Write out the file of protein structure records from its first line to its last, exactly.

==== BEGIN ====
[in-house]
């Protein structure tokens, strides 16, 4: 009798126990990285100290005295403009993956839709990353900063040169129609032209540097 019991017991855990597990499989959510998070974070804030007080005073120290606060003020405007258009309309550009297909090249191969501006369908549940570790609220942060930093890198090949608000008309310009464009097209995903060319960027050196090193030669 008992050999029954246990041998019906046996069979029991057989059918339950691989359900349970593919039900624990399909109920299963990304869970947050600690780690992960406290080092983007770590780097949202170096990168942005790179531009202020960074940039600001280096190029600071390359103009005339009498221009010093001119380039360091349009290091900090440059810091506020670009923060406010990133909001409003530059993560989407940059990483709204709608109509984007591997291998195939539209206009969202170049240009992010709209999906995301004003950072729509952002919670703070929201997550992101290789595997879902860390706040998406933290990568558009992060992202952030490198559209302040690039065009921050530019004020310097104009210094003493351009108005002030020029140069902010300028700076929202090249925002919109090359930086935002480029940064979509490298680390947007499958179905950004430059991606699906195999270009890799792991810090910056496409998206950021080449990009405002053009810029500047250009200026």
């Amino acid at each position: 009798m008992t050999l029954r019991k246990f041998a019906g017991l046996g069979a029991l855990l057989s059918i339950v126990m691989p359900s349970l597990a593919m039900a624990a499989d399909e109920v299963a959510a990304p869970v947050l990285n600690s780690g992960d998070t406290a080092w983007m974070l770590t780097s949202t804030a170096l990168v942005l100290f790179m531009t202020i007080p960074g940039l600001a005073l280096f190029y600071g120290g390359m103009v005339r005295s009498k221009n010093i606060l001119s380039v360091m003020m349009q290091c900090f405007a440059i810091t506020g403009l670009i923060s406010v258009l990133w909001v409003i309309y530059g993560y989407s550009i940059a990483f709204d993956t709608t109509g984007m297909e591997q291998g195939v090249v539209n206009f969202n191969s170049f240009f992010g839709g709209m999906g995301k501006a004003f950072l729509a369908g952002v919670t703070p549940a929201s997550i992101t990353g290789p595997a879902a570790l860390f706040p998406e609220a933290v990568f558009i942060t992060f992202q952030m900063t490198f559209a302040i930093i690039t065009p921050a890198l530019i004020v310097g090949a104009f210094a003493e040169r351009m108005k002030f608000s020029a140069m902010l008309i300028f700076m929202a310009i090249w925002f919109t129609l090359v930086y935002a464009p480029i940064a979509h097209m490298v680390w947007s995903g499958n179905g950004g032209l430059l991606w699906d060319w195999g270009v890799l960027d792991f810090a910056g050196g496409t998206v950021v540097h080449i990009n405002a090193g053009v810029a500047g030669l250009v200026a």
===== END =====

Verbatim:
[in-house]
């Protein structure tokens, strides 16, 4: 009798126990990285100290005295403009993956839709990353900063040169129609032209540097 019991017991855990597990499989959510998070974070804030007080005073120290606060003020405007258009309309550009297909090249191969501006369908549940570790609220942060930093890198090949608000008309310009464009097209995903060319960027050196090193030669 008992050999029954246990041998019906046996069979029991057989059918339950691989359900349970593919039900624990399909109920299963990304869970947050600690780690992960406290080092983007770590780097949202170096990168942005790179531009202020960074940039600001280096190029600071390359103009005339009498221009010093001119380039360091349009290091900090440059810091506020670009923060406010990133909001409003530059993560989407940059990483709204709608109509984007591997291998195939539209206009969202170049240009992010709209999906995301004003950072729509952002919670703070929201997550992101290789595997879902860390706040998406933290990568558009992060992202952030490198559209302040690039065009921050530019004020310097104009210094003493351009108005002030020029140069902010300028700076929202090249925002919109090359930086935002480029940064979509490298680390947007499958179905950004430059991606699906195999270009890799792991810090910056496409998206950021080449990009405002053009810029500047250009200026």
């Amino acid at each position: 009798m008992t050999l029954r019991k246990f041998a019906g017991l046996g069979a029991l855990l057989s059918i339950v126990m691989p359900s349970l597990a593919m039900a624990a499989d399909e109920v299963a959510a990304p869970v947050l990285n600690s780690g992960d998070t406290a080092w983007m974070l770590t780097s949202t804030a170096l990168v942005l100290f790179m531009t202020i007080p960074g940039l600001a005073l280096f190029y600071g120290g390359m103009v005339r005295s009498k221009n010093i606060l001119s380039v360091m003020m349009q290091c900090f405007a440059i810091t506020g403009l670009i923060s406010v258009l990133w909001v409003i309309y530059g993560y989407s550009i940059a990483f709204d993956t709608t109509g984007m297909e591997q291998g195939v090249v539209n206009f969202n191969s170049f240009f992010g839709g709209m999906g995301k501006a004003f950072l729509a369908g952002v919670t703070p549940a929201s997550i992101t990353g290789p595997a879902a570790l860390f706040p998406e609220a933290v990568f558009i942060t992060f992202q952030m900063t490198f559209a302040i930093i690039t065009p921050a890198l530019i004020v310097g090949a104009f210094a003493e040169r351009m108005k002030f608000s020029a140069m902010l008309i300028f700076m929202a310009i090249w925002f919109t129609l090359v930086y935002a464009p480029i940064a979509h097209m490298v680390w947007s995903g499958n179905g950004g032209l430059l991606w699906d060319w195999g270009v890799l960027d792991f810090a910056g050196g496409t998206v950021v540097h080449i990009n405002a090193g053009v810029a500047g030669l250009v200026a």